New study suggests you might benefit from adding more low-fat dairy to your diet

A new study suggests that increased intake of lowfat dairy foods, as part of a DASH-based eating plan, may lower blood pressure more effectively than a conventional low-fat diet -- a significant finding for the estimated 1 in 3 Americans who suffer from high blood pressure.

Published today in the American Journal of Clinical Nutrition, researchers compared two diets -- one based on the DASH eating pattern and the other a typical low-fat diet -- combined with increased physical activity. The study found that for comparable weight loss, the DASH-based diet resulted in a greater decrease in blood pressure than did the low-fat diet.

The DASH (Dietary Approaches to Stop Hypertension) eating plan was developed by the National Heart, Lung and Blood Institute (NHLBI) and is comprised of 3 daily servings of lowfat dairy foods and eight to ten daily servings of fruits and vegetables. The government recently highlighted the health benefits of DASH by recommending the eating plan in the new Dietary Guidelines and MyPyramid, and NHLBI has designated May as National Blood Pressure Education Month.

The study participants, consisting of 54 middle-aged men with a body mass index of about 30, were assigned to one of the two diets for 12 weeks and engaged in similar levels of physical activity. Both diet plans included lowfat or fat free dairy foods, fruits and vegetables, but at week 12, the DASH-based group reported a higher intake of dairy foods (approximately 4 daily servings compared to 2 1/2 among the low-fat group). There was no reported difference in fruit and vegetable intake between the two diet groups.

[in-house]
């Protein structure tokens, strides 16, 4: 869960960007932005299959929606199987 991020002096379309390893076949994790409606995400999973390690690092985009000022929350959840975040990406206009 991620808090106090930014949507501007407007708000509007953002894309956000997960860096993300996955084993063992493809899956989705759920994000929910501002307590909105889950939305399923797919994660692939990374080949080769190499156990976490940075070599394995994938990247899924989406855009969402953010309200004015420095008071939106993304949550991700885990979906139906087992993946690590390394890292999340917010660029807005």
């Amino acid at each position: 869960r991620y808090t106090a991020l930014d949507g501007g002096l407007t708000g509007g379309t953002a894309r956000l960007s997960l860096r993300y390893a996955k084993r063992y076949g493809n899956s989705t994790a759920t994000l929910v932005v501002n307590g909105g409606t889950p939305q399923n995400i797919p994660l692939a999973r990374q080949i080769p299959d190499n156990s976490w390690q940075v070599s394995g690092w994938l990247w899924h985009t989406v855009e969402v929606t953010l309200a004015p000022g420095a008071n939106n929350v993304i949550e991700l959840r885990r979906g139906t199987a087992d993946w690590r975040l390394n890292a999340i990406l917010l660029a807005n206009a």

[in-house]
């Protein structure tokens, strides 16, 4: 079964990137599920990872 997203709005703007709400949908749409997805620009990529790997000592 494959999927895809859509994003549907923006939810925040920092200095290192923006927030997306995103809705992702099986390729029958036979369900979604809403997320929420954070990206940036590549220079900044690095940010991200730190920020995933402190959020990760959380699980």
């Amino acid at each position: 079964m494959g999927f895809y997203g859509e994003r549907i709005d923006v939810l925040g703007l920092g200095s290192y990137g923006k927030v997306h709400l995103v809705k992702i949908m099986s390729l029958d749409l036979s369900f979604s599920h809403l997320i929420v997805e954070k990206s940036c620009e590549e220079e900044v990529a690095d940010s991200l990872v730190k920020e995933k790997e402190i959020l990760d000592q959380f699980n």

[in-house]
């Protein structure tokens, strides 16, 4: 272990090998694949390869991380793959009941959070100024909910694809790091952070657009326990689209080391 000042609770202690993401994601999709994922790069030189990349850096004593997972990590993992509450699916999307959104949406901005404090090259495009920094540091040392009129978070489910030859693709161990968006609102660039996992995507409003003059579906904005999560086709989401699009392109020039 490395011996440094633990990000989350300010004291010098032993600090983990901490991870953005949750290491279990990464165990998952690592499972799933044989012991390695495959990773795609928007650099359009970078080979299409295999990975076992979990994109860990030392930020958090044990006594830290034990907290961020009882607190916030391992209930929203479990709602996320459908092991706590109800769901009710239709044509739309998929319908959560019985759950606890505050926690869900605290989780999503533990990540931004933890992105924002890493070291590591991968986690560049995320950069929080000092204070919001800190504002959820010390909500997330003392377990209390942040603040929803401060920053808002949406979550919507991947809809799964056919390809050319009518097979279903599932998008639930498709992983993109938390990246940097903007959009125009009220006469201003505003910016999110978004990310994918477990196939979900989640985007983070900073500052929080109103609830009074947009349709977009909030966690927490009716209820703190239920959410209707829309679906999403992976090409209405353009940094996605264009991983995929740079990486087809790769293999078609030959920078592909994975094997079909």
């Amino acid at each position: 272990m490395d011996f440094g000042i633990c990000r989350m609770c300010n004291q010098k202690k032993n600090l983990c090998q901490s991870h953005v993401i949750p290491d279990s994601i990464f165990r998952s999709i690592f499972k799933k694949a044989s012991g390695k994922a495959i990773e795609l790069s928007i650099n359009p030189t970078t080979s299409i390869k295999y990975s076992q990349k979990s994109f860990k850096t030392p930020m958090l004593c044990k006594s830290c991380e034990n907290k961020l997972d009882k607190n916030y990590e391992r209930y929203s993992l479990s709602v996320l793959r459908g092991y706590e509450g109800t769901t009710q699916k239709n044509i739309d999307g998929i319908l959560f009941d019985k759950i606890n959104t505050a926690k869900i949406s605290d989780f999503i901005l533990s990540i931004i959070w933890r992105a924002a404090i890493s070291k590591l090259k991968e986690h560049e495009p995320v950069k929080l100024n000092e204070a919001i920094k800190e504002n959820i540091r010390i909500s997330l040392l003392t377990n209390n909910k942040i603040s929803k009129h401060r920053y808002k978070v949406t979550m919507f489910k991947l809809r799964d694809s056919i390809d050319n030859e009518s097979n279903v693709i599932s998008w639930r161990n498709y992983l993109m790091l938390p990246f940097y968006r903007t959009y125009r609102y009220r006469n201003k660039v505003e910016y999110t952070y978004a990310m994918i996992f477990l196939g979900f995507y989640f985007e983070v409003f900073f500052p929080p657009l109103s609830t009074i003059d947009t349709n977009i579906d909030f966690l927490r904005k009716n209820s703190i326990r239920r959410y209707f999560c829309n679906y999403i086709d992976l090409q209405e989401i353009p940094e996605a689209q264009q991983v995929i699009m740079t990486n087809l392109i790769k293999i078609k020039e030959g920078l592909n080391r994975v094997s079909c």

The authors speculate that a combination of factors such as lower sodium and increased potassium, calcium, and magnesium -- key nutrients found in dairy -- may be responsible for the greater effect of the DASH-based diet on the obesity-related elevated blood pressure. Potassium has long been seen as a key nutrient in lowering blood pressure. Each 8-ounce serving of milk provides about 350-400 mg of potassium, or 11 percent of the Daily Value (DV) per serving. Fluid milk is the number one source of potassium in the American diet and dairy foods provide 18 percent of the potassium in the U.S. food supply.

"DASH-recommended foods like fruits, vegetables and lowfat milk, cheese, and yogurt have been shown to be very effective in lowering blood pressure, as well as reducing the risk of other chronic diseases," said Melissa Joy Buoscio, MS, RD, CDE, National Dairy Council. "It's good news for people who can still eat foods they enjoy -- like chocolate milk, yogurt parfaits or even pizza with veggies and lowfat cheese -- and still get the health benefits."

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